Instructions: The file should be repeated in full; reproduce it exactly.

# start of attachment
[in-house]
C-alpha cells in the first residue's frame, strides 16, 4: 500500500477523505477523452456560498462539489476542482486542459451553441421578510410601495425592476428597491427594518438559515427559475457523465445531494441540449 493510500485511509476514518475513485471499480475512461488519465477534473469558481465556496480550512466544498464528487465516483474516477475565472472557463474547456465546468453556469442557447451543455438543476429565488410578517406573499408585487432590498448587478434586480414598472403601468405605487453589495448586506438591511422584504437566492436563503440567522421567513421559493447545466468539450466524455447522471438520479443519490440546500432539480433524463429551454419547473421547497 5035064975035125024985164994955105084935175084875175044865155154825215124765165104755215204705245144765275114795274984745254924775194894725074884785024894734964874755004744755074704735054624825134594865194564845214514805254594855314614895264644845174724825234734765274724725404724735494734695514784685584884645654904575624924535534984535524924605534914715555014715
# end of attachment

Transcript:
[in-house]
C-alpha cells in the first residue's frame, strides 16, 4: 500500500477523505477523452456560498462539489476542482486542459451553441421578510410601495425592476428597491427594518438559515427559475457523465445531494441540449 493510500485511509476514518475513485471499480475512461488519465477534473469558481465556496480550512466544498464528487465516483474516477475565472472557463474547456465546468453556469442557447451543455438543476429565488410578517406573499408585487432590498448587478434586480414598472403601468405605487453589495448586506438591511422584504437566492436563503440567522421567513421559493447545466468539450466524455447522471438520479443519490440546500432539480433524463429551454419547473421547497 5035064975035125024985164994955105084935175084875175044865155154825215124765165104755215204705245144765275114795274984745254924775194894725074884785024894734964874755004744755074704735054624825134594865194564845214514805254594855314614895264644845174724825234734765274724725404724735494734695514784685584884645654904575624924535534984535524924605534914715555014715